As with any lifetime investment, it’s important to take the best care possible in order to prolong the life of your knife. Shun recommends that you protect your investment by handwashing your blades with gentle dish soap. Don’t use soaps with citrus extracts or bleach; they can promote corrosion. Do not use scouring pads, steel, or gritty cleanser when cleaning the blades. Rinse and towel dry immediately. Let the knives air dry for a few minutes before returning them to storage. Never leave your knife sitting in a sink full of soapy water. It does metals no good to be submerged in water for prolonged periods of time, and it’s a danger to you when you reach in.
Micro-corrosion, which can result in tiny chips or missing pieces in your knife’s cutting edge, can occur because moisture is left on the cutting edge. Moisture weakens the stainless steel and promotes micro-corrosion. If moisture is left on the cutting edge repeatedly, even normal use in the kitchen can result in small chips in the weakened sections of the edge. To guard against this, wash your knife immediately after use and dry it very thoroughly with an absorbent cloth or towel. Please take extra care to safely dry the sharp cutting edge of your Shun, keeping your fingers away from the edge.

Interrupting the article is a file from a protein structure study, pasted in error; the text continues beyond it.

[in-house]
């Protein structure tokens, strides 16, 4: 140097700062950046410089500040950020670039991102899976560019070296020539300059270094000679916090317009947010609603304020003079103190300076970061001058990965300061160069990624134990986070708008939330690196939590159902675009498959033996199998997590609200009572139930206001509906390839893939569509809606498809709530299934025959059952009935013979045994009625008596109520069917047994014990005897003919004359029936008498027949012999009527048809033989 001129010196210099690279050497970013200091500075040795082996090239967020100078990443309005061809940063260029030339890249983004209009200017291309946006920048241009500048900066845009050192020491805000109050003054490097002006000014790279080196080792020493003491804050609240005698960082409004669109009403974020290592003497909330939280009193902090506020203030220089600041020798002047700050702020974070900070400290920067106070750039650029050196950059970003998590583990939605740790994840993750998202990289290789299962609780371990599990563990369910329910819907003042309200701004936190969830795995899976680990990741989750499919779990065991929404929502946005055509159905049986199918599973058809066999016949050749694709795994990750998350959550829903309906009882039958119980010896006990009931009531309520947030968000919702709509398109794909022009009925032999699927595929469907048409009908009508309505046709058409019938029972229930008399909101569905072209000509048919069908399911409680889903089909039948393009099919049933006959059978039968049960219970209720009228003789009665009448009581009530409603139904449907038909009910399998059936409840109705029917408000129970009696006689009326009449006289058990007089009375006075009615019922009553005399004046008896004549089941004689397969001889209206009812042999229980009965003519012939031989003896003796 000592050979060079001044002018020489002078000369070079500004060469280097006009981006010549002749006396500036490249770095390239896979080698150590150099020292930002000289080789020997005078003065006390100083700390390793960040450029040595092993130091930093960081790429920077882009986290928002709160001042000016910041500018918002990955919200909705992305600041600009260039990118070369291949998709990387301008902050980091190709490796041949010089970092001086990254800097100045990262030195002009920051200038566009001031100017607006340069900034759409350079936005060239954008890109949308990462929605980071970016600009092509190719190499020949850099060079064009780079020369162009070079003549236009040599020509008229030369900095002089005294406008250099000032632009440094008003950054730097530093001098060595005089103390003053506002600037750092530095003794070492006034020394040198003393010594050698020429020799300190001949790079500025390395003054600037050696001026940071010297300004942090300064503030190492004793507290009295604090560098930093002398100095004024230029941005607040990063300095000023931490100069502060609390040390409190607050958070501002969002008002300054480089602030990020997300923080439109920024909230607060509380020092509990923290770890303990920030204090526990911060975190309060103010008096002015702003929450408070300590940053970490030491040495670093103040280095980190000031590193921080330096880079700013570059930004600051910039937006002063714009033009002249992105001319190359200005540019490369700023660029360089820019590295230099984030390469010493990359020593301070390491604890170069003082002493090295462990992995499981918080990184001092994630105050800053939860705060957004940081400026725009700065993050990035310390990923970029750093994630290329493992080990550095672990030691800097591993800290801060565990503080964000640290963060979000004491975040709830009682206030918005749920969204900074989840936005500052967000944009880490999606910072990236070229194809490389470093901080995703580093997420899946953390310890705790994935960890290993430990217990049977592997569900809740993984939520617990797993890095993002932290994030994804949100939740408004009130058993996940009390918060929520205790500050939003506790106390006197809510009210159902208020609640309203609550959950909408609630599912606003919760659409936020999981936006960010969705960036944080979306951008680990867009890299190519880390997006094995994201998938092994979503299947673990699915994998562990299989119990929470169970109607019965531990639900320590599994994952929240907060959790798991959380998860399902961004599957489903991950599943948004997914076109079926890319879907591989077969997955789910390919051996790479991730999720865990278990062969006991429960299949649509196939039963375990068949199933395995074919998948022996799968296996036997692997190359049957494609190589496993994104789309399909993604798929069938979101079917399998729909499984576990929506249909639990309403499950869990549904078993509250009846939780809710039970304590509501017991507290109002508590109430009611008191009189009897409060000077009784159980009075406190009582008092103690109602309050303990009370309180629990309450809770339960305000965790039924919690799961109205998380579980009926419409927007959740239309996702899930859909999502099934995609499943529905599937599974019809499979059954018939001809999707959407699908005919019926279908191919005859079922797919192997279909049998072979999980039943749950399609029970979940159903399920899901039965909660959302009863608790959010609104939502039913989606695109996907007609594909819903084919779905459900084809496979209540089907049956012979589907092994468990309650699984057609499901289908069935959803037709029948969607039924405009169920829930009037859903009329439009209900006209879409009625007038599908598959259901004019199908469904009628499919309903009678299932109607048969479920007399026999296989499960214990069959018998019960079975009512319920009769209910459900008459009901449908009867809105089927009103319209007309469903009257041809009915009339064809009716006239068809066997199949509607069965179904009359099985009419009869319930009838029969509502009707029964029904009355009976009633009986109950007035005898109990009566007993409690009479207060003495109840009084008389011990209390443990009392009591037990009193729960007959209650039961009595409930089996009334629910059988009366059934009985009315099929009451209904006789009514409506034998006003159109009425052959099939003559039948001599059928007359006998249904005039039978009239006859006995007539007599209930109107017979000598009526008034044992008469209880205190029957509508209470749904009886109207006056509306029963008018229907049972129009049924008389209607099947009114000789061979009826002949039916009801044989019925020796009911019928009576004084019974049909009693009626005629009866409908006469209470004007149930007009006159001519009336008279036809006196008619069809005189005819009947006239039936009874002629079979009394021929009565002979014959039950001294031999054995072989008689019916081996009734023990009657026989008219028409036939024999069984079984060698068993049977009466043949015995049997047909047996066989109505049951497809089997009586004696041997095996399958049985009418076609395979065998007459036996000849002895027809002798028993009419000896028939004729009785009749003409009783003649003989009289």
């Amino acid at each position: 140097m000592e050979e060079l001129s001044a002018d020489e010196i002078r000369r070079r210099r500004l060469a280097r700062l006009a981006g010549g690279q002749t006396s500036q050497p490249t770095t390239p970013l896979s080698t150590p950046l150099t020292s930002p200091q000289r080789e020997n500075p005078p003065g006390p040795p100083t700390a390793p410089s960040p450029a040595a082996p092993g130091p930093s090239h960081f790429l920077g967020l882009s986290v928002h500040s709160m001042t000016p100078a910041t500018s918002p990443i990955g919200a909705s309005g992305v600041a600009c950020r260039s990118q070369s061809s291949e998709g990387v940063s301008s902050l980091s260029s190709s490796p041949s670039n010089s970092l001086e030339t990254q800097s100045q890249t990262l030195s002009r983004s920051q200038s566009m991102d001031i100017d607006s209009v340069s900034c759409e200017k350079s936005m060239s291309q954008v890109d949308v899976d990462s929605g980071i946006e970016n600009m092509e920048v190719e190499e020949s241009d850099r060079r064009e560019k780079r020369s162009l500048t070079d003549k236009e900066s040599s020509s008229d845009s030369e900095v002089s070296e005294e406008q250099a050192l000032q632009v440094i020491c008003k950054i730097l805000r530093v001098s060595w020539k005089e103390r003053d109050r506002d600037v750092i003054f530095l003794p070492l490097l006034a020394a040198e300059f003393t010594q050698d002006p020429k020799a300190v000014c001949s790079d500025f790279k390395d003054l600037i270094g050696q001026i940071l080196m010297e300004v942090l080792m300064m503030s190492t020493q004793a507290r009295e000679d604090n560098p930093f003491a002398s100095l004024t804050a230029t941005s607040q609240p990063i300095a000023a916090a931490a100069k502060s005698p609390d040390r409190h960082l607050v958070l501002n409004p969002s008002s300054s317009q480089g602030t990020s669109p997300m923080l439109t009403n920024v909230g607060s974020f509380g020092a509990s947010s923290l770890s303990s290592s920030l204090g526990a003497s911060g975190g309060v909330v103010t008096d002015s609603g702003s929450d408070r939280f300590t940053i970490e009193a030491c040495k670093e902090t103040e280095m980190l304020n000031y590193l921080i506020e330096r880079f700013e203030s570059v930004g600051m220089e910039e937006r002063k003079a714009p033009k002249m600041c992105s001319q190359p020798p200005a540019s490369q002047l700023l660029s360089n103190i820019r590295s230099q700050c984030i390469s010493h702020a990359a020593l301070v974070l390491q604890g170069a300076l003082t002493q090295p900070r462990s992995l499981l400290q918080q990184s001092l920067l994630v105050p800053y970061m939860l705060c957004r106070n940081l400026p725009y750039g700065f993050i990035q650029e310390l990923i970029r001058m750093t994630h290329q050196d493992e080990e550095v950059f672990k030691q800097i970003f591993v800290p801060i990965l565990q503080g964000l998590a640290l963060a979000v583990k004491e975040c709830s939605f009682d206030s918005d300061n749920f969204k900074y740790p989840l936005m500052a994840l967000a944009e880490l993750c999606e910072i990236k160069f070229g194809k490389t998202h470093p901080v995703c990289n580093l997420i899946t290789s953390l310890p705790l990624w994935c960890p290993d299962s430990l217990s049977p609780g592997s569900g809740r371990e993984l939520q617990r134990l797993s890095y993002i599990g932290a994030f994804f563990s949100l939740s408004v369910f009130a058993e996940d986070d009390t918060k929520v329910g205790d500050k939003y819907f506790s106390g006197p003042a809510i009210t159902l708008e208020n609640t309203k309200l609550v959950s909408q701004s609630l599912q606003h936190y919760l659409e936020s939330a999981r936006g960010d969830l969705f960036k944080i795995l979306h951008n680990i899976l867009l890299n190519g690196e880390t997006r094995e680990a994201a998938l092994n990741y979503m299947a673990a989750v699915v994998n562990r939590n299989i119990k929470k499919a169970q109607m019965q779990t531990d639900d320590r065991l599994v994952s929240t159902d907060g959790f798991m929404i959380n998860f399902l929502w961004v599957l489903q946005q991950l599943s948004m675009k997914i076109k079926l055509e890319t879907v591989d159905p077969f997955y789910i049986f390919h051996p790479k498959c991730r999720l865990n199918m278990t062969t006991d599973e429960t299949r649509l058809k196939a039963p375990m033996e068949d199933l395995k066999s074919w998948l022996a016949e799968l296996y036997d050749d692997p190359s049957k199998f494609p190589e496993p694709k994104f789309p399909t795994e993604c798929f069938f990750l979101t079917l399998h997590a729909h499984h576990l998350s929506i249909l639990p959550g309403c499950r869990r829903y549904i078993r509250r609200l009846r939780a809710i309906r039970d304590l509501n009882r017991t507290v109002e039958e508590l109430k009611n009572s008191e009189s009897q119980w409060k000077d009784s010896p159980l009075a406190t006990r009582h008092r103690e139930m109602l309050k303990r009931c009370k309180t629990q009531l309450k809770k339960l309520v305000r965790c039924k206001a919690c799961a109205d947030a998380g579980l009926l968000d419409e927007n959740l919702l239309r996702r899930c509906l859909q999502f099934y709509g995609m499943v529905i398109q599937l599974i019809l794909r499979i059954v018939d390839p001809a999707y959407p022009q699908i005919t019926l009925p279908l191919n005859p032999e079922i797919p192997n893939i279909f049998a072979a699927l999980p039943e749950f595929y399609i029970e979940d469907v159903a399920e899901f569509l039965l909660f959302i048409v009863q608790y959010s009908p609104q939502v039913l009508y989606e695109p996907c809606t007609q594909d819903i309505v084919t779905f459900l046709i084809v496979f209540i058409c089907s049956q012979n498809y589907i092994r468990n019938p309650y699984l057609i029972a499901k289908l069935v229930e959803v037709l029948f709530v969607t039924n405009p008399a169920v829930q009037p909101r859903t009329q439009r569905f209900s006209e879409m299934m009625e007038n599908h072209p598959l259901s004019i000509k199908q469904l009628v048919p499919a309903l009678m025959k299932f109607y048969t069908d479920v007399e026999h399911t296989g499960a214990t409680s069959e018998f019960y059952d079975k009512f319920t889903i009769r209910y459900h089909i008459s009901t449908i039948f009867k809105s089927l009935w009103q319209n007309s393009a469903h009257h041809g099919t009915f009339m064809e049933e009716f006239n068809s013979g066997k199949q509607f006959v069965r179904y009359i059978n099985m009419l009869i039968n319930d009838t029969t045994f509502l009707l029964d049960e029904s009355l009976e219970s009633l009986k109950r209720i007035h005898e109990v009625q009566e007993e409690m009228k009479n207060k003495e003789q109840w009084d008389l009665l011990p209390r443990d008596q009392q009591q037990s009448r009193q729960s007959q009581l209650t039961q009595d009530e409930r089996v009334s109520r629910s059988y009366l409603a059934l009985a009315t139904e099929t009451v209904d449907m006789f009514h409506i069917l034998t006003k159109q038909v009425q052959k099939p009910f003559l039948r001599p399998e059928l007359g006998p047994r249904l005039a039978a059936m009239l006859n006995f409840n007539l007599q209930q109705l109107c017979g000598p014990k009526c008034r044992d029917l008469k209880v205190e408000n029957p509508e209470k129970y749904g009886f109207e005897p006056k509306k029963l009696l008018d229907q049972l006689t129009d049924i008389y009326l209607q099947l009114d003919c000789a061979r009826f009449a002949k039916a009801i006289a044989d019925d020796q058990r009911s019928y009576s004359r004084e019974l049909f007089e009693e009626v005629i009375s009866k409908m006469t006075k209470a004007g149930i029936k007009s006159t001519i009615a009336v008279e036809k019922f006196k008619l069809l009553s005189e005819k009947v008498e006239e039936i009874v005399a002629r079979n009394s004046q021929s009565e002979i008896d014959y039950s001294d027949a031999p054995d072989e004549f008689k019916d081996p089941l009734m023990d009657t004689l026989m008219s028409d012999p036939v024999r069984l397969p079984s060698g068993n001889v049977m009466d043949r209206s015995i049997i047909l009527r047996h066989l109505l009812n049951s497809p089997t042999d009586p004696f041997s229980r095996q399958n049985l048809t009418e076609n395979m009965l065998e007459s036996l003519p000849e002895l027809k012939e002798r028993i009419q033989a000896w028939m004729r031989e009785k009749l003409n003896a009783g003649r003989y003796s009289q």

After you have washed and dried your knives, store them in a block, knife case, in-drawer tray, or sheath. We do not recommend storing the knives unsheathed in a drawer, as this can be a potential hazard to the blades as well as your fingers.
Note: Handwashing is also the best way to care for the wood handles of your Shun knives. Although the wood has been stabilized, it is natural wood and, like all wood, will tend to shrink in very arid environments and swell in very humid environments. The handle color may change slightly over time due to oils in the hand as well as the natural color change of wood from oxidation and/or exposure to light. This is not a defect, but a natural part of the process.
Honing and Sharpening
In order to maximize the life of the blade, regular honing with a Shun steel will be necessary. Weekly honing will extend the time between sharpening significantly. When the time comes to sharpen these premium blades, we recommend using a whetstone, the Kai electric sharpener (specifically designed to sharpen Shun’s 16° blade angle).